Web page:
James Madison Papers

To James Madison from George W. Erving, 25 October 1803

From George W. Erving

No. 24

London 25th. October 1803.


I have had the honor to receive the Triplicate of your letter of April 27th.1 Respecting the Claim of George Hunter of Philadelphia for the Capture of his Vessel the Mary Ann—Kuhn Master, and in compliance with your directions immediately proceeded to enquire into the State of it and as to the Probabilities of success from a revival of the Proceedings. It appears that the Appeal was duly entered & prosecuted, but discontinued upon the Opinion of the Kings Advocate, Mr. Hunter’s then Agent not finding himself authorized to proceed against that opinion, and as it is represented, not having funds of Mr. Hunters sufficient to meet the necessary Expences. It is the Opinion of my Proctor that no judicial redress can now be obtained and it does appear that under the circumstances of the Case no application for compensation to the British Government could be supported. It might be thought unreasonable & irregular to make such Application in a Case where the judicial remedy had not been exhausted. It would indeed be to claim something beyond the Principle upon which the 7th. Article of our late Treaty with this Country was settled. In a Case then like the present where the Captor would be considered as dismissed in consequence of the laches of the Claimant, such a demand upon the Government would be very little likely to be attended with any good effect, or any prospect of success.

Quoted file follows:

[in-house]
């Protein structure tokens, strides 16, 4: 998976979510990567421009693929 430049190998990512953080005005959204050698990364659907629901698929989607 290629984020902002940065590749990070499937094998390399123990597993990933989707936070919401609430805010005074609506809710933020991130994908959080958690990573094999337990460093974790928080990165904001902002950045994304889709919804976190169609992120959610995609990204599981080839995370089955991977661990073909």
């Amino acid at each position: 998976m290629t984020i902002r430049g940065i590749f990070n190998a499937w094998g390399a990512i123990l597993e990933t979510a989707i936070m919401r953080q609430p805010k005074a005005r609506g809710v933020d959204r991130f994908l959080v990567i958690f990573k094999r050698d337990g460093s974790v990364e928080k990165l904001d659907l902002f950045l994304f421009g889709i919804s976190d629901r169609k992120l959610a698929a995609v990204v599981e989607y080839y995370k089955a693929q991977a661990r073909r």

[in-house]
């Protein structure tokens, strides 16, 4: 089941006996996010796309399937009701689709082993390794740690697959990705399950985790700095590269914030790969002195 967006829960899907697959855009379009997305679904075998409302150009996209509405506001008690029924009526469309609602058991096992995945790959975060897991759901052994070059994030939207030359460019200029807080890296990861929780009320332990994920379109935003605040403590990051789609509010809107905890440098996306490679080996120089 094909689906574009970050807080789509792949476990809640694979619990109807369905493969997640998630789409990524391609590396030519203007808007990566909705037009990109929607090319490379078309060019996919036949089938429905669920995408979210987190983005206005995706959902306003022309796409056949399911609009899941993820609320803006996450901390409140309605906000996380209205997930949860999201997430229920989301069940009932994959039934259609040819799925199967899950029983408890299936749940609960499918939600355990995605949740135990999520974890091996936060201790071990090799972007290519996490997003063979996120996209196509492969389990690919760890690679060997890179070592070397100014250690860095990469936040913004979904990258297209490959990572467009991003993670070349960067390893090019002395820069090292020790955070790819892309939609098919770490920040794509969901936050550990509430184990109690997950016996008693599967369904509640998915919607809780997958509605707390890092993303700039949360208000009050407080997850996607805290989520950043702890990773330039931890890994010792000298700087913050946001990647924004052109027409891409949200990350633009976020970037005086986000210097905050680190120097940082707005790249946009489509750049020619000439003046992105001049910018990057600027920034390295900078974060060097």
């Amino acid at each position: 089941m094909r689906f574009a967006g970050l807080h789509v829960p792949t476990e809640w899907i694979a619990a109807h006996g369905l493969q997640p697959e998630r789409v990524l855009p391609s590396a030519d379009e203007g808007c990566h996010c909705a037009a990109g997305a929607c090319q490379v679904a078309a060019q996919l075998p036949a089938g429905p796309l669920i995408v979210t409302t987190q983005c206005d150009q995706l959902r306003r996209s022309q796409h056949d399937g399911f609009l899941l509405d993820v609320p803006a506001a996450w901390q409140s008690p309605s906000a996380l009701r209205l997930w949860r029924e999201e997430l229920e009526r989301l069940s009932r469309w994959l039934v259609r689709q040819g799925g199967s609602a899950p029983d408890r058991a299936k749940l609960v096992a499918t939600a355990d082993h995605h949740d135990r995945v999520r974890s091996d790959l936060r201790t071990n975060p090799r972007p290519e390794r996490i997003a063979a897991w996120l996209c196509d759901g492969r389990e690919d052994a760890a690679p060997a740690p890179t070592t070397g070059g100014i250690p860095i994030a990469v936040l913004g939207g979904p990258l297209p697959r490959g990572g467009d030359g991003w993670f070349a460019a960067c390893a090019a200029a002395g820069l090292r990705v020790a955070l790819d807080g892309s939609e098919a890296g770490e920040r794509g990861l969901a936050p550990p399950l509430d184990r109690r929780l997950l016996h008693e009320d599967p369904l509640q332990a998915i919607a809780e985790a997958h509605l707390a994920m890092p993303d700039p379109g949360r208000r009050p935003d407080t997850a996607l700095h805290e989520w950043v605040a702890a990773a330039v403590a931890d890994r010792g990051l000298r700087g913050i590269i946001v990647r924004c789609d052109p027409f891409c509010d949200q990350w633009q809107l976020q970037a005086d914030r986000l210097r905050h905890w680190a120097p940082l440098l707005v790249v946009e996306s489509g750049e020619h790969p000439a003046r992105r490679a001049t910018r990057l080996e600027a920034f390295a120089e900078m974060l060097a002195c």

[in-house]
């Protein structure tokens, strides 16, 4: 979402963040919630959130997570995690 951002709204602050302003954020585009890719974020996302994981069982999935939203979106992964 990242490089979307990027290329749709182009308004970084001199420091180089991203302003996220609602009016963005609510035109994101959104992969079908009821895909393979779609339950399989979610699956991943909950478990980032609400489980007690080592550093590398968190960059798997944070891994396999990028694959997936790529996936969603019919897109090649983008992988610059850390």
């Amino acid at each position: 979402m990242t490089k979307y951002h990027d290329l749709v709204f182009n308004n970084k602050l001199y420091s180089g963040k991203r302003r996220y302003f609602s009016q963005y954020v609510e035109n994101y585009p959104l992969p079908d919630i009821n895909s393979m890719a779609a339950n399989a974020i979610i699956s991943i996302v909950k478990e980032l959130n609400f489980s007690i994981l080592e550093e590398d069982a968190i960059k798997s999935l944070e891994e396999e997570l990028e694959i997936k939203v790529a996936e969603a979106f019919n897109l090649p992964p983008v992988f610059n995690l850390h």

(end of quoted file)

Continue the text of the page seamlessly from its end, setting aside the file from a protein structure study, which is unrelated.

I inclose herewith a Copy of the above mentioned Opinion of Sir John Nicholl on this Case,2 and Mr. Farquhar’s late Note to me.3 These together with the other Papers in the Case I have laid before our Minister here, and attend such future instructions on the Subject as you may be pleased to give. I have the honor to be Sir With the most perfect respect Your very Obt. Servt.

George W Erving

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